Authors: Jack Burns, Sam Skillman, & Greg Salvesen, University of Colorado at Boulder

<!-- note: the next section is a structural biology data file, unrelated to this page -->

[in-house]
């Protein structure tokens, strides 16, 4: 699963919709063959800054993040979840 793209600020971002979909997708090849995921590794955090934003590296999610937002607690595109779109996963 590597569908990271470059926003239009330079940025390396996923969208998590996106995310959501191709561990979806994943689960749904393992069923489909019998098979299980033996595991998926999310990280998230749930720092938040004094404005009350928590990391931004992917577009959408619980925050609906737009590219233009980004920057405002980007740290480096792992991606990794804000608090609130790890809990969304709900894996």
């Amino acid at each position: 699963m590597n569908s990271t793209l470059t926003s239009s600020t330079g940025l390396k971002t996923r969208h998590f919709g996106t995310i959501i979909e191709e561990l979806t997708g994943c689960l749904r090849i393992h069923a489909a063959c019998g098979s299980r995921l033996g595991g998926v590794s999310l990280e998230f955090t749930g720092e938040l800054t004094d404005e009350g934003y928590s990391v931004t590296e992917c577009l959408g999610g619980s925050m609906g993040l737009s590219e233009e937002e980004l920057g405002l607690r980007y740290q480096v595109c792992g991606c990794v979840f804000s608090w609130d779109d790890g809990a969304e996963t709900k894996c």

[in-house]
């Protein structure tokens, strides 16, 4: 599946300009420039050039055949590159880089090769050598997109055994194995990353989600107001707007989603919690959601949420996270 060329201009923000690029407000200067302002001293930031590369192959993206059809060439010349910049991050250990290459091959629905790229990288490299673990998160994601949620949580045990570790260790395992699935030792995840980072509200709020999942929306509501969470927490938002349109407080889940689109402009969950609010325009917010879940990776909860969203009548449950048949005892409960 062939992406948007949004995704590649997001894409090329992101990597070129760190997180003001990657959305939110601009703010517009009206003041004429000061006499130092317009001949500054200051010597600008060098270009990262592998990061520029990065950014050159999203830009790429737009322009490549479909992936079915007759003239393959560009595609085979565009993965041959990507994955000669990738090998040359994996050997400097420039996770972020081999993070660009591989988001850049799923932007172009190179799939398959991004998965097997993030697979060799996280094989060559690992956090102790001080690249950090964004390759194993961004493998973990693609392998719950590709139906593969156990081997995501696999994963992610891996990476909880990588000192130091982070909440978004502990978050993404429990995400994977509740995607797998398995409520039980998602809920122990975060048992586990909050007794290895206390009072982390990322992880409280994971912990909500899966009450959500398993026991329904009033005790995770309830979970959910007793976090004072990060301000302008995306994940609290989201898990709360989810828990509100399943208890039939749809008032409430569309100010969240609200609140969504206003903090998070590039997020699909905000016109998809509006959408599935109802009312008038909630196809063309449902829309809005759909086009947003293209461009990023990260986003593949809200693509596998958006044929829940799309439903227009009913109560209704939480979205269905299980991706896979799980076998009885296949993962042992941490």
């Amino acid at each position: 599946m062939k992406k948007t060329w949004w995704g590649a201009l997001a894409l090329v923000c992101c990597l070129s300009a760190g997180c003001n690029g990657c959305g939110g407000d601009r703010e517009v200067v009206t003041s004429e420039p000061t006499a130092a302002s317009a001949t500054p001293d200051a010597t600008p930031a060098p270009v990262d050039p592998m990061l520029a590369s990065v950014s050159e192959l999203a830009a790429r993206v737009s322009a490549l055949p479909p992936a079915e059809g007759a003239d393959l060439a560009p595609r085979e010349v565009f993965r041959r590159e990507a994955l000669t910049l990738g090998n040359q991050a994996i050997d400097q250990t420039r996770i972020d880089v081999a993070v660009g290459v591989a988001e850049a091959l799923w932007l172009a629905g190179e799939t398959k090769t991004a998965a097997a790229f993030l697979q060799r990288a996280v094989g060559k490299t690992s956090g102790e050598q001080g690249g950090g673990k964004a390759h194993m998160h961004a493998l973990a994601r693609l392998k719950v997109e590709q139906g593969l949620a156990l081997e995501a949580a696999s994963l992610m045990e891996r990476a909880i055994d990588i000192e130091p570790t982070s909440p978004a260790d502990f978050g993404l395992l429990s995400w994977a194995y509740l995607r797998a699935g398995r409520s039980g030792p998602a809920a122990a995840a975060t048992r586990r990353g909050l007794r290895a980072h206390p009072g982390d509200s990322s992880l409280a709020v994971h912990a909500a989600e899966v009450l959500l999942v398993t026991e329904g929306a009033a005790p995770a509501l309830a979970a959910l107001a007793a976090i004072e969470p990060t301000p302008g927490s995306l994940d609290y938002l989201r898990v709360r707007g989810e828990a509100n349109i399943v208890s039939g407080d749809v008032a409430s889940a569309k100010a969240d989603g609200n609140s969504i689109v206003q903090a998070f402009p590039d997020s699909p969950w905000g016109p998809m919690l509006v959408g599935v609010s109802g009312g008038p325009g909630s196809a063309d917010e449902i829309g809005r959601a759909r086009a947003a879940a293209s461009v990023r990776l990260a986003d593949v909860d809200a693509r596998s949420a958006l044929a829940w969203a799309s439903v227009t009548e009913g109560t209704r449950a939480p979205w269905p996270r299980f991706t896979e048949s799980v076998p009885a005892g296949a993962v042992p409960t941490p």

Colliding galaxy clusters are insightful astrophysical plasma laboratories. Shocks produced during mergers heat the intracluster medium (ICM), assisting the gas to achieve roughly hydrostatic equilibrium with the cluster gravitational potential well. Shocks also play a key role for the nonthermal component of the ICM. Shocks compress and amplify magnetic fields, and they accelerate cosmic rays (CR) via a diffusive Fermi process. Thus, merger shocks are illuminated via the resulting synchrotron radiation arising from relativistic CR electrons gyrating in ICM B-fields producing steep-spectrum, so-called “radio relics”. By combining high resolution Enzo AMR cosmological simulations with an accurate shock finding algorithm and a model for electron acceleration, we calculate the expected synchrotron emission, along with synthetic X-ray temperature and SZE images, resulting from cosmological structure formation. I will present a new methodology for producing adaptively-binned XMM-Newton/Chandra X-ray temperature maps from joint spectral fitting and apply our shock-finding routine (developed from AMR simulations) to two observed clusters (A85 and A3667) to probe the underlying Mach number distribution. I will also show synthetic radio maps, scaling relations, and a radio luminosity function for a large sample of numerical galaxy clusters. By producing observationally motivated statistics, we provide predictions that can be compared with observations to further our understanding of merger shocks, electron shock acceleration, and the kinematic structure of galaxy clusters.
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